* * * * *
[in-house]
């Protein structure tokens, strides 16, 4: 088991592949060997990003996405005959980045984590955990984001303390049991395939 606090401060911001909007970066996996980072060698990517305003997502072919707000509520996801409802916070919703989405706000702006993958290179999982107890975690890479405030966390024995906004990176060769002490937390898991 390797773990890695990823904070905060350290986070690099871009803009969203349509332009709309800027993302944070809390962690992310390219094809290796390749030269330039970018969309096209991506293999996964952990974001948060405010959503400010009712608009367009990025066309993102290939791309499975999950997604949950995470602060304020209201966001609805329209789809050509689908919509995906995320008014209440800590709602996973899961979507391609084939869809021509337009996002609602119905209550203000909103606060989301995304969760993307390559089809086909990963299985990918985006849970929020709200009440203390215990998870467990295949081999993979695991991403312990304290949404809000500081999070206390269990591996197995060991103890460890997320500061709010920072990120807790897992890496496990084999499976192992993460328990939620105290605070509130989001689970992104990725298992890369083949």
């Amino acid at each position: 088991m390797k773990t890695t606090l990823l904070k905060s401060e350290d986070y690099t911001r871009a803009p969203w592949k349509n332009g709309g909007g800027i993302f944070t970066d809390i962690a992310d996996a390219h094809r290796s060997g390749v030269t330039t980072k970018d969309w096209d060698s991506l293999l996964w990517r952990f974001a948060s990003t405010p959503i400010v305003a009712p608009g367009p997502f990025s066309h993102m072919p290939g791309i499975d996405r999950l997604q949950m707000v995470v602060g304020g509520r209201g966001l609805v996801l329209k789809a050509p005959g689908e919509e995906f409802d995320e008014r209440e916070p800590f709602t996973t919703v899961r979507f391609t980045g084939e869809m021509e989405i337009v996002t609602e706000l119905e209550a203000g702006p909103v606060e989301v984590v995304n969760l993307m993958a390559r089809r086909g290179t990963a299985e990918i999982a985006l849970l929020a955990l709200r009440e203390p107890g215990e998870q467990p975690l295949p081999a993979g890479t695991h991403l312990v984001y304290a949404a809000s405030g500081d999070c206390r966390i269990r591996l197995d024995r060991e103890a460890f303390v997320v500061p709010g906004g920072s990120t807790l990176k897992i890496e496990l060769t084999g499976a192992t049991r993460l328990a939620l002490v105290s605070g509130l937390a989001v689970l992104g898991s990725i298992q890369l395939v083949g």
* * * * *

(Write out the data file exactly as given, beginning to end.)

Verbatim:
[in-house]
């Protein structure tokens, strides 16, 4: 088991592949060997990003996405005959980045984590955990984001303390049991395939 606090401060911001909007970066996996980072060698990517305003997502072919707000509520996801409802916070919703989405706000702006993958290179999982107890975690890479405030966390024995906004990176060769002490937390898991 390797773990890695990823904070905060350290986070690099871009803009969203349509332009709309800027993302944070809390962690992310390219094809290796390749030269330039970018969309096209991506293999996964952990974001948060405010959503400010009712608009367009990025066309993102290939791309499975999950997604949950995470602060304020209201966001609805329209789809050509689908919509995906995320008014209440800590709602996973899961979507391609084939869809021509337009996002609602119905209550203000909103606060989301995304969760993307390559089809086909990963299985990918985006849970929020709200009440203390215990998870467990295949081999993979695991991403312990304290949404809000500081999070206390269990591996197995060991103890460890997320500061709010920072990120807790897992890496496990084999499976192992993460328990939620105290605070509130989001689970992104990725298992890369083949």
């Amino acid at each position: 088991m390797k773990t890695t606090l990823l904070k905060s401060e350290d986070y690099t911001r871009a803009p969203w592949k349509n332009g709309g909007g800027i993302f944070t970066d809390i962690a992310d996996a390219h094809r290796s060997g390749v030269t330039t980072k970018d969309w096209d060698s991506l293999l996964w990517r952990f974001a948060s990003t405010p959503i400010v305003a009712p608009g367009p997502f990025s066309h993102m072919p290939g791309i499975d996405r999950l997604q949950m707000v995470v602060g304020g509520r209201g966001l609805v996801l329209k789809a050509p005959g689908e919509e995906f409802d995320e008014r209440e916070p800590f709602t996973t919703v899961r979507f391609t980045g084939e869809m021509e989405i337009v996002t609602e706000l119905e209550a203000g702006p909103v606060e989301v984590v995304n969760l993307m993958a390559r089809r086909g290179t990963a299985e990918i999982a985006l849970l929020a955990l709200r009440e203390p107890g215990e998870q467990p975690l295949p081999a993979g890479t695991h991403l312990v984001y304290a949404a809000s405030g500081d999070c206390r966390i269990r591996l197995d024995r060991e103890a460890f303390v997320v500061p709010g906004g920072s990120t807790l990176k897992i890496e496990l060769t084999g499976a192992t049991r993460l328990a939620l002490v105290s605070g509130l937390a989001v689970l992104g898991s990725i298992q890369l395939v083949g």